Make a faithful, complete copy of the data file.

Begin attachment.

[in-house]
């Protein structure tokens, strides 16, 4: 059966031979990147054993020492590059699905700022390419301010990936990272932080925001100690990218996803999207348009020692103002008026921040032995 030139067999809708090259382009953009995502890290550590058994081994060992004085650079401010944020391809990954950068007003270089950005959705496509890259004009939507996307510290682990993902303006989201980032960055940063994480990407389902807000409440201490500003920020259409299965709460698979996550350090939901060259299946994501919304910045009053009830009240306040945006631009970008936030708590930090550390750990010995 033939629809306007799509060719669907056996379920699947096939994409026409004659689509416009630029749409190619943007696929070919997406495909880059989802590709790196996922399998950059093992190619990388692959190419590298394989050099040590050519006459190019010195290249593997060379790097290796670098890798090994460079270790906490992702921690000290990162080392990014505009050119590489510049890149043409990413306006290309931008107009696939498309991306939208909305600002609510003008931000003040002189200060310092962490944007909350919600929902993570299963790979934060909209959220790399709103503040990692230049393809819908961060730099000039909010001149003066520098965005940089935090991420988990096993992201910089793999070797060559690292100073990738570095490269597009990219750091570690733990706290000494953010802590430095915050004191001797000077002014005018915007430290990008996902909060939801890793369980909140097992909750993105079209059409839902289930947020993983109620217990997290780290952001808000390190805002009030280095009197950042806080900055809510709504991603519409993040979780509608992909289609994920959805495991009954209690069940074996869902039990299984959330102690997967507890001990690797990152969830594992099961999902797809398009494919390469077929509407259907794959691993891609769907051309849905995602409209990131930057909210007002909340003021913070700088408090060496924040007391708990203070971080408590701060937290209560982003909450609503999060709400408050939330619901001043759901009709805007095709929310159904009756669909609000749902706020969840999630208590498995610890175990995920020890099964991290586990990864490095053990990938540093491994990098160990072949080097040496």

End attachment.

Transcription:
[in-house]
């Protein structure tokens, strides 16, 4: 059966031979990147054993020492590059699905700022390419301010990936990272932080925001100690990218996803999207348009020692103002008026921040032995 030139067999809708090259382009953009995502890290550590058994081994060992004085650079401010944020391809990954950068007003270089950005959705496509890259004009939507996307510290682990993902303006989201980032960055940063994480990407389902807000409440201490500003920020259409299965709460698979996550350090939901060259299946994501919304910045009053009830009240306040945006631009970008936030708590930090550390750990010995 033939629809306007799509060719669907056996379920699947096939994409026409004659689509416009630029749409190619943007696929070919997406495909880059989802590709790196996922399998950059093992190619990388692959190419590298394989050099040590050519006459190019010195290249593997060379790097290796670098890798090994460079270790906490992702921690000290990162080392990014505009050119590489510049890149043409990413306006290309931008107009696939498309991306939208909305600002609510003008931000003040002189200060310092962490944007909350919600929902993570299963790979934060909209959220790399709103503040990692230049393809819908961060730099000039909010001149003066520098965005940089935090991420988990096993992201910089793999070797060559690292100073990738570095490269597009990219750091570690733990706290000494953010802590430095915050004191001797000077002014005018915007430290990008996902909060939801890793369980909140097992909750993105079209059409839902289930947020993983109620217990997290780290952001808000390190805002009030280095009197950042806080900055809510709504991603519409993040979780509608992909289609994920959805495991009954209690069940074996869902039990299984959330102690997967507890001990690797990152969830594992099961999902797809398009494919390469077929509407259907794959691993891609769907051309849905995602409209990131930057909210007002909340003021913070700088408090060496924040007391708990203070971080408590701060937290209560982003909450609503999060709400408050939330619901001043759901009709805007095709929310159904009756669909609000749902706020969840999630208590498995610890175990995920020890099964991290586990990864490095053990990938540093491994990098160990072949080097040496």